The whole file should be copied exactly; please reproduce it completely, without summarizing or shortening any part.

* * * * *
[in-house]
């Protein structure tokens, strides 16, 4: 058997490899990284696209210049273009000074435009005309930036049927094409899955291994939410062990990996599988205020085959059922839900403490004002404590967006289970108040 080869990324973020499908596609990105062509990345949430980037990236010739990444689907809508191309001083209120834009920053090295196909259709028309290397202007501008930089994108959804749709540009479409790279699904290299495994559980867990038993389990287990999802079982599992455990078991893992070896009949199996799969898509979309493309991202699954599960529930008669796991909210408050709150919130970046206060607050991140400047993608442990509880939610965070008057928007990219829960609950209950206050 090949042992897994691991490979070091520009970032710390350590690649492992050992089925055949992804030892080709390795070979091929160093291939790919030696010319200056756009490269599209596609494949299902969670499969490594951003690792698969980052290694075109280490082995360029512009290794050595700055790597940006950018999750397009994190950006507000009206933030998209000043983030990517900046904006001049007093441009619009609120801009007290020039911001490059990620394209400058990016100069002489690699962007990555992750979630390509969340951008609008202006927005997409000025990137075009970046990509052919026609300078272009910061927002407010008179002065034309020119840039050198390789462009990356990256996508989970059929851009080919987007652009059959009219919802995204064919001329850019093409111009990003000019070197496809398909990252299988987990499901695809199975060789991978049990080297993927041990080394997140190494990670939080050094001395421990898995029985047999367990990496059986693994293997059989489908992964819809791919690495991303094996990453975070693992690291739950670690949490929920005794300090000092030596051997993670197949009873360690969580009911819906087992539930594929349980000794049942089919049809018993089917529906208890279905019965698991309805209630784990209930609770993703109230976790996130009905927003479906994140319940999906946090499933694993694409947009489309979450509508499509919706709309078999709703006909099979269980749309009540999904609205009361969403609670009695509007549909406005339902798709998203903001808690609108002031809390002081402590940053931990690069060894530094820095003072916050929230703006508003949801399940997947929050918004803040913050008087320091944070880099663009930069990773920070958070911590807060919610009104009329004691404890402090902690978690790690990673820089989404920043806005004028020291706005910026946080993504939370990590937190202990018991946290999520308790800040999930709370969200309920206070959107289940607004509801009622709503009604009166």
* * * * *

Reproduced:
[in-house]
């Protein structure tokens, strides 16, 4: 058997490899990284696209210049273009000074435009005309930036049927094409899955291994939410062990990996599988205020085959059922839900403490004002404590967006289970108040 080869990324973020499908596609990105062509990345949430980037990236010739990444689907809508191309001083209120834009920053090295196909259709028309290397202007501008930089994108959804749709540009479409790279699904290299495994559980867990038993389990287990999802079982599992455990078991893992070896009949199996799969898509979309493309991202699954599960529930008669796991909210408050709150919130970046206060607050991140400047993608442990509880939610965070008057928007990219829960609950209950206050 090949042992897994691991490979070091520009970032710390350590690649492992050992089925055949992804030892080709390795070979091929160093291939790919030696010319200056756009490269599209596609494949299902969670499969490594951003690792698969980052290694075109280490082995360029512009290794050595700055790597940006950018999750397009994190950006507000009206933030998209000043983030990517900046904006001049007093441009619009609120801009007290020039911001490059990620394209400058990016100069002489690699962007990555992750979630390509969340951008609008202006927005997409000025990137075009970046990509052919026609300078272009910061927002407010008179002065034309020119840039050198390789462009990356990256996508989970059929851009080919987007652009059959009219919802995204064919001329850019093409111009990003000019070197496809398909990252299988987990499901695809199975060789991978049990080297993927041990080394997140190494990670939080050094001395421990898995029985047999367990990496059986693994293997059989489908992964819809791919690495991303094996990453975070693992690291739950670690949490929920005794300090000092030596051997993670197949009873360690969580009911819906087992539930594929349980000794049942089919049809018993089917529906208890279905019965698991309805209630784990209930609770993703109230976790996130009905927003479906994140319940999906946090499933694993694409947009489309979450509508499509919706709309078999709703006909099979269980749309009540999904609205009361969403609670009695509007549909406005339902798709998203903001808690609108002031809390002081402590940053931990690069060894530094820095003072916050929230703006508003949801399940997947929050918004803040913050008087320091944070880099663009930069990773920070958070911590807060919610009104009329004691404890402090902690978690790690990673820089989404920043806005004028020291706005910026946080993504939370990590937190202990018991946290999520308790800040999930709370969200309920206070959107289940607004509801009622709503009604009166």